A Visual Guide to Who Uses What

In November, 1998, Ron Powell, publisher of DM Review, asked me if I thought a poster insert to the magazine depicting a business intelligence road map would be helpful to the readership. My answer: "You bet!" The saga of creating the BI poster that you see as an insert in this issue then began.

I envisioned a landscape that would pictorially represent the users of business intelligence and what tools they use in their work. But what landscape would be effective? And could humor be used to help convey the message?

I conceived the idea of different user types traveling down roads that all lead to the main goal ­ achieving and capitalizing on business intelligence for the enterprise. I enlisted the help of Bank of America graphic artist, Bruce Goldinger, who put my idea on paper, making it take shape. We tested ideas with Claudia Imhoff, who was boundlessly enthusiastic and had great ideas for some of the subtleties you see on the poster. Let me explain a few!

All roads lead to the corporate information factory, which is the manufacturer of business intelligence. Bill Inmon has long espoused the categorization and naming of different user types. We took his four groups and added one; the resulting five types are tourists, operators, farmers, explorers and miners. Each of those names calls up a mental picture of what that user type does, and we capitalized on that with the characters used to represent each group.

Look closely at the tourists. Tourists are casual users, "just visiting" the data. What do regular tourists wear? Why Hawaiian shirts, of course! And instead of maps to the stars' homes (à la Hollywood), these tourists have star schema data maps to guide them to the areas where the best business decisions dwell.

Operators "run" the enterprise on a day-by-day basis. Their functional area involves lots of data ­ Data R' Us, by golly! Key performance indicators on the side of the Data R' Us building tell them just how their operation is going. They make key tactical decisions to improve business conditions.

Farmers are more analytical folks. They grow and harvest the data, stocking revenue, cost, volume and other information (in the silo) prior to using it. Farmers look for the proverbial "needle in the haystack," that one piece of information that can provide a sales opportunity or identify a fraudulent condition. They sell their data crops either at fruit and vegetable stands right on the farm (their own functional area such as sales, marketing or finance), or they truck their crops to meet a wider market. Oh, and what about the rabbit and scarecrow in the farmer's field? They indicate the existence of those ever-present, nasty data quality problems! Farmers always want the quality of their produce to be the best it can possibly be.

Explorers, such as Davy Crockett and Daniel Boone, are out discovering uncharted territory. They use a compass and a map (where available) to understand the data that makes the business work. Miners are out after those nuggets of gold that can be found in ore deep within the data mountains. They can be statisticians or expert analysts who haul data out by the cart load, looking for those patterns and rare insights that can provide their organization competitive advantage.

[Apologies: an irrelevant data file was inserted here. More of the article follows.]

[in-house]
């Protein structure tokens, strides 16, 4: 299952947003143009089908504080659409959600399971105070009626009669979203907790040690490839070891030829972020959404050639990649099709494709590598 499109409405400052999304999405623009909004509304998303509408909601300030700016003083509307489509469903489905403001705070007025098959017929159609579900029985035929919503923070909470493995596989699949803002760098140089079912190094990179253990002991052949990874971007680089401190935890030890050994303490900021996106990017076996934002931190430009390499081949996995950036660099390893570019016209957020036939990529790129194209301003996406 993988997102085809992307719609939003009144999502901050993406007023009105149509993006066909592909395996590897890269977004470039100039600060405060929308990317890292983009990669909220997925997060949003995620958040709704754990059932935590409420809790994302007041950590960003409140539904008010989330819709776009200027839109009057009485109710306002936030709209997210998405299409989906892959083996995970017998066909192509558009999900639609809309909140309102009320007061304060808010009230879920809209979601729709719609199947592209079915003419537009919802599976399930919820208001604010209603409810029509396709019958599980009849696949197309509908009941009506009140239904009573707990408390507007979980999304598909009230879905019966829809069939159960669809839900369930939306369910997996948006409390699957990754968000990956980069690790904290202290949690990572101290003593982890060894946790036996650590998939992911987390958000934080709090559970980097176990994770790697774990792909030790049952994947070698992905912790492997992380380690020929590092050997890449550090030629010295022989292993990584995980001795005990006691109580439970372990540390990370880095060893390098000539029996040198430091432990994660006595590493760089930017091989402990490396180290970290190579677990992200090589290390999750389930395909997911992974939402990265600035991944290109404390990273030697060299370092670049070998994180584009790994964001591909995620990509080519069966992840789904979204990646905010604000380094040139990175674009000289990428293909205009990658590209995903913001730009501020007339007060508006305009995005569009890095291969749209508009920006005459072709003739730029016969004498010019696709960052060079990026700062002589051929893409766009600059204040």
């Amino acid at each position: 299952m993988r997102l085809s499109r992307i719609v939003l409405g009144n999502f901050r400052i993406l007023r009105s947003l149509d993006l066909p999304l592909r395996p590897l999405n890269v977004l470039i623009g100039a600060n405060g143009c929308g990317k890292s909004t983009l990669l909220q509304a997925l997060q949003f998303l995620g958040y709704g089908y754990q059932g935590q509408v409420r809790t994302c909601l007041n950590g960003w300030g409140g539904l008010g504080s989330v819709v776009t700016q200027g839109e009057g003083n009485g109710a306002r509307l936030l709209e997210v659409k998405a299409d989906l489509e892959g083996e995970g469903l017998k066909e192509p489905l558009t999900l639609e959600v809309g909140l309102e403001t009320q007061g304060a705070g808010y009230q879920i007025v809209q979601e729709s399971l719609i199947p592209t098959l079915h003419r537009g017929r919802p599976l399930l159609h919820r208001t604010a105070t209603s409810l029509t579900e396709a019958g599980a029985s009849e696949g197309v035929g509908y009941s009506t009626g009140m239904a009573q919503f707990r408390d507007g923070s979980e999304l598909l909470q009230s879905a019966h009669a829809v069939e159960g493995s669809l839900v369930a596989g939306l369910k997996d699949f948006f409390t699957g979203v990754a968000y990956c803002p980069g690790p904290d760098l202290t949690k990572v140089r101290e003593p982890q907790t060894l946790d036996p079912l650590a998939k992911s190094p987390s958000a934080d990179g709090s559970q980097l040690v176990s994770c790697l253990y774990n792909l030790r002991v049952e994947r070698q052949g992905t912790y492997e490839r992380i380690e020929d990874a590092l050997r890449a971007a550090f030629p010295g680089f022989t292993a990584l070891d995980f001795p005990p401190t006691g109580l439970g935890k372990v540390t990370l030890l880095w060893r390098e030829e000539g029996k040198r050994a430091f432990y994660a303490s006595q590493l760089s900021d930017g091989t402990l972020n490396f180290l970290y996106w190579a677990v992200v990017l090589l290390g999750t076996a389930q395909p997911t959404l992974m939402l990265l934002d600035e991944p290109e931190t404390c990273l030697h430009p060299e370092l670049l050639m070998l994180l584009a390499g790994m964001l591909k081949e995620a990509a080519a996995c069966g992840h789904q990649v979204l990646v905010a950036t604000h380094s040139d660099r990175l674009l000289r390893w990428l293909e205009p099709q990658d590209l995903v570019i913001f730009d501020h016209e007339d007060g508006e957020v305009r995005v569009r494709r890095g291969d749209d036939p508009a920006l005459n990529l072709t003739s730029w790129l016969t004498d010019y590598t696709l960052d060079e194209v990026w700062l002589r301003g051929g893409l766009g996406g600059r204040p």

The road for tourists is one way out of the corporate information factory. Tourists can use data, but they can't update it. And there may be speed bumps (governors) moderating the speed with which tourists can obtain the data, since their pattern of usage is fairly unpredictable. Explorers have a rocky road to business intelligence, reflecting that searching for business meaning can be difficult. They may have to try multiple times before they "make it through" to true understanding.

Miners and farmers both have potholes in their roads to the corporate information factory. Their vehicles can hit a pothole, throwing them temporarily off track in their search for data patterns (miners) or in their monitoring the effect of decisions on the business (farmers). But with good shock absorbers, they can get back on track quickly.

You'll see that data quality is paramount in the corporate information factory. Window washers (Acme Data Cleansing) have a constant battle keeping the glass clean in the data repositories ­ the data warehouse, operational data store, data marts and exploration warehouse. The "No Dumping" sign reflects the wish of information architects everywhere! Above it all, the Good Data blimp surveys the data landscape.

Travelers throughout the countryside (perhaps travelers within the southeastern U.S. will understand this best) view ads on every barn to "See Rock City," an outpost just down the road that sells trinkets and souvenirs. In the same vein, data travelers can use business intelligence tools to obtain mementos to savor key data points.

The business intelligence tool types that pertain to each user group can be found on billboards in each area. At the bottom of the map is an outline describing the various types of tools.

I hope you enjoy our visual guide to business intelligence user groups and tools. Remember that a little humor can help view the "world of data" from a different perspective. It's important to gain knowledge about our diverse user constituencies, the business functions they perform and the business intelligence tools that can assist them. Architects of the information environment need to provide structures, mechanisms and tools to enable all five groups to use information effectively. Use this poster as a reminder of the business diversity that helps our organizations succeed.

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